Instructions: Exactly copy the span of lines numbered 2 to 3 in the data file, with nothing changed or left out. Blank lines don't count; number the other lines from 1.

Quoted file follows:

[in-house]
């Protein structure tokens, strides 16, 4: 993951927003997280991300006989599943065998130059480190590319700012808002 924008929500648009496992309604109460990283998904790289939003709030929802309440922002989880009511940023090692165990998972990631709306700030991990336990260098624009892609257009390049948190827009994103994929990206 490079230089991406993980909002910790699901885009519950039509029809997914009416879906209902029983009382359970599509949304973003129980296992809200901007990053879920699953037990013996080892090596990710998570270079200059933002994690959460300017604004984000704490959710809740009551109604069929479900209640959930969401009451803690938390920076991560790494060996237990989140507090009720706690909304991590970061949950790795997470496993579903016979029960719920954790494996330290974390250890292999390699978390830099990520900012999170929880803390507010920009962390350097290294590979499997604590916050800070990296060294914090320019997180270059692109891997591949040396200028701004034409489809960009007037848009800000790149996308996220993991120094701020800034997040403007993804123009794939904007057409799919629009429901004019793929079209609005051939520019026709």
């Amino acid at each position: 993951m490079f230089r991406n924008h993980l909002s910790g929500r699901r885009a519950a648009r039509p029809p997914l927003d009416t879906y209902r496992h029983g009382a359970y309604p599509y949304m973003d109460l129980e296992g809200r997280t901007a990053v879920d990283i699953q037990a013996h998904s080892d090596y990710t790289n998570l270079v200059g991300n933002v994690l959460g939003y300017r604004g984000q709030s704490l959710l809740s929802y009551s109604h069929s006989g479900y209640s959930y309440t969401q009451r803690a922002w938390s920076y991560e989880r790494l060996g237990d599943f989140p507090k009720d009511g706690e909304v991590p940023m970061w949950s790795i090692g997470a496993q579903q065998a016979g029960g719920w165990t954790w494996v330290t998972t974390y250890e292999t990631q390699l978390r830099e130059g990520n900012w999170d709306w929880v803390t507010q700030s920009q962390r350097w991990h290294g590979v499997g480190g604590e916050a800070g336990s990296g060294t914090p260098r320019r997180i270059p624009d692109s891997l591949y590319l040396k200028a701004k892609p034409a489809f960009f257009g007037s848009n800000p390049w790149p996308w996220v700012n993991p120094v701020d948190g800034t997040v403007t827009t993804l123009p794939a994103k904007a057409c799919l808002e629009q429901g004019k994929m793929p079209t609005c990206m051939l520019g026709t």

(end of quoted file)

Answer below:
């Protein structure tokens, strides 16, 4: 993951927003997280991300006989599943065998130059480190590319700012808002 924008929500648009496992309604109460990283998904790289939003709030929802309440922002989880009511940023090692165990998972990631709306700030991990336990260098624009892609257009390049948190827009994103994929990206 490079230089991406993980909002910790699901885009519950039509029809997914009416879906209902029983009382359970599509949304973003129980296992809200901007990053879920699953037990013996080892090596990710998570270079200059933002994690959460300017604004984000704490959710809740009551109604069929479900209640959930969401009451803690938390920076991560790494060996237990989140507090009720706690909304991590970061949950790795997470496993579903016979029960719920954790494996330290974390250890292999390699978390830099990520900012999170929880803390507010920009962390350097290294590979499997604590916050800070990296060294914090320019997180270059692109891997591949040396200028701004034409489809960009007037848009800000790149996308996220993991120094701020800034997040403007993804123009794939904007057409799919629009429901004019793929079209609005051939520019026709």
């Amino acid at each position: 993951m490079f230089r991406n924008h993980l909002s910790g929500r699901r885009a519950a648009r039509p029809p997914l927003d009416t879906y209902r496992h029983g009382a359970y309604p599509y949304m973003d109460l129980e296992g809200r997280t901007a990053v879920d990283i699953q037990a013996h998904s080892d090596y990710t790289n998570l270079v200059g991300n933002v994690l959460g939003y300017r604004g984000q709030s704490l959710l809740s929802y009551s109604h069929s006989g479900y209640s959930y309440t969401q009451r803690a922002w938390s920076y991560e989880r790494l060996g237990d599943f989140p507090k009720d009511g706690e909304v991590p940023m970061w949950s790795i090692g997470a496993q579903q065998a016979g029960g719920w165990t954790w494996v330290t998972t974390y250890e292999t990631q390699l978390r830099e130059g990520n900012w999170d709306w929880v803390t507010q700030s920009q962390r350097w991990h290294g590979v499997g480190g604590e916050a800070g336990s990296g060294t914090p260098r320019r997180i270059p624009d692109s891997l591949y590319l040396k200028a701004k892609p034409a489809f960009f257009g007037s848009n800000p390049w790149p996308w996220v700012n993991p120094v701020d948190g800034t997040v403007t827009t993804l123009p794939a994103k904007a057409c799919l808002e629009q429901g004019k994929m793929p079209t609005c990206m051939l520019g026709t």